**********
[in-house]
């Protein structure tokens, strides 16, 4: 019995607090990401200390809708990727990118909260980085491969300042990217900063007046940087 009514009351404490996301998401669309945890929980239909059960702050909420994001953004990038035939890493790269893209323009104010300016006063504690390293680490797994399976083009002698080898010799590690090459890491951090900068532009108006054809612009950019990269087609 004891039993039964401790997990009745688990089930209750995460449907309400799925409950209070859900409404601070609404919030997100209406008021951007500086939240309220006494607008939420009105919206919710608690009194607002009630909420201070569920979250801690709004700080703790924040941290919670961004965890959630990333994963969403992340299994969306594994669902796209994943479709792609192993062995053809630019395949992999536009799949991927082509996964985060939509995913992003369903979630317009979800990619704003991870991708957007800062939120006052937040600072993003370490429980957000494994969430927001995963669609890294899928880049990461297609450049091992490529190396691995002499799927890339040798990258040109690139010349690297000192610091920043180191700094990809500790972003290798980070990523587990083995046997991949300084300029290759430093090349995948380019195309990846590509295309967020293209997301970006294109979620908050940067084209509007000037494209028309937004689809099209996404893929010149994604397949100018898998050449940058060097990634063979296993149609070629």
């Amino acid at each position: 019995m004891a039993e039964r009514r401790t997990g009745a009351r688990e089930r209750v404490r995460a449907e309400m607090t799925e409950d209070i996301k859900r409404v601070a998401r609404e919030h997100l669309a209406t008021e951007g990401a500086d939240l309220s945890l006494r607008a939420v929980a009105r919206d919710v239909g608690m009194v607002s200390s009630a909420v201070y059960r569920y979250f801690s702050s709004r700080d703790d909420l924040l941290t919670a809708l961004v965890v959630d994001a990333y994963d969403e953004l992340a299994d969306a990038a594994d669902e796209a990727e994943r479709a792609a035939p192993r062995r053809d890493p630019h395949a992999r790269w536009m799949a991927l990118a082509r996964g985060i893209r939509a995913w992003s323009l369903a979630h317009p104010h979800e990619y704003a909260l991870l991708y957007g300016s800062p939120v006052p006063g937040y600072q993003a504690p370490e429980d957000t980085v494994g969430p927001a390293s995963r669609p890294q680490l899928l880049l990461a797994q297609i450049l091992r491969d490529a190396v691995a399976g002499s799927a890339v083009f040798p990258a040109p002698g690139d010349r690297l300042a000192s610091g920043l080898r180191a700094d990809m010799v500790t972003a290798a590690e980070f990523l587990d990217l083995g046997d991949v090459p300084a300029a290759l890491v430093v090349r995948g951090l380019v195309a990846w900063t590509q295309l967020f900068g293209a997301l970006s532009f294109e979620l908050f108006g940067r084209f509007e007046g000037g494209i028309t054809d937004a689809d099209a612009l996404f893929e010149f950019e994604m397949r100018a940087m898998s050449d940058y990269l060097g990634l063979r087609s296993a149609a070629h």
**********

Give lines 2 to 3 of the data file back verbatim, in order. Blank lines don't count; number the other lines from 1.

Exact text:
């Protein structure tokens, strides 16, 4: 019995607090990401200390809708990727990118909260980085491969300042990217900063007046940087 009514009351404490996301998401669309945890929980239909059960702050909420994001953004990038035939890493790269893209323009104010300016006063504690390293680490797994399976083009002698080898010799590690090459890491951090900068532009108006054809612009950019990269087609 004891039993039964401790997990009745688990089930209750995460449907309400799925409950209070859900409404601070609404919030997100209406008021951007500086939240309220006494607008939420009105919206919710608690009194607002009630909420201070569920979250801690709004700080703790924040941290919670961004965890959630990333994963969403992340299994969306594994669902796209994943479709792609192993062995053809630019395949992999536009799949991927082509996964985060939509995913992003369903979630317009979800990619704003991870991708957007800062939120006052937040600072993003370490429980957000494994969430927001995963669609890294899928880049990461297609450049091992490529190396691995002499799927890339040798990258040109690139010349690297000192610091920043180191700094990809500790972003290798980070990523587990083995046997991949300084300029290759430093090349995948380019195309990846590509295309967020293209997301970006294109979620908050940067084209509007000037494209028309937004689809099209996404893929010149994604397949100018898998050449940058060097990634063979296993149609070629």
């Amino acid at each position: 019995m004891a039993e039964r009514r401790t997990g009745a009351r688990e089930r209750v404490r995460a449907e309400m607090t799925e409950d209070i996301k859900r409404v601070a998401r609404e919030h997100l669309a209406t008021e951007g990401a500086d939240l309220s945890l006494r607008a939420v929980a009105r919206d919710v239909g608690m009194v607002s200390s009630a909420v201070y059960r569920y979250f801690s702050s709004r700080d703790d909420l924040l941290t919670a809708l961004v965890v959630d994001a990333y994963d969403e953004l992340a299994d969306a990038a594994d669902e796209a990727e994943r479709a792609a035939p192993r062995r053809d890493p630019h395949a992999r790269w536009m799949a991927l990118a082509r996964g985060i893209r939509a995913w992003s323009l369903a979630h317009p104010h979800e990619y704003a909260l991870l991708y957007g300016s800062p939120v006052p006063g937040y600072q993003a504690p370490e429980d957000t980085v494994g969430p927001a390293s995963r669609p890294q680490l899928l880049l990461a797994q297609i450049l091992r491969d490529a190396v691995a399976g002499s799927a890339v083009f040798p990258a040109p002698g690139d010349r690297l300042a000192s610091g920043l080898r180191a700094d990809m010799v500790t972003a290798a590690e980070f990523l587990d990217l083995g046997d991949v090459p300084a300029a290759l890491v430093v090349r995948g951090l380019v195309a990846w900063t590509q295309l967020f900068g293209a997301l970006s532009f294109e979620l908050f108006g940067r084209f509007e007046g000037g494209i028309t054809d937004a689809d099209a612009l996404f893929e010149f950019e994604m397949r100018a940087m898998s050449d940058y990269l060097g990634l063979r087609s296993a149609a070629h």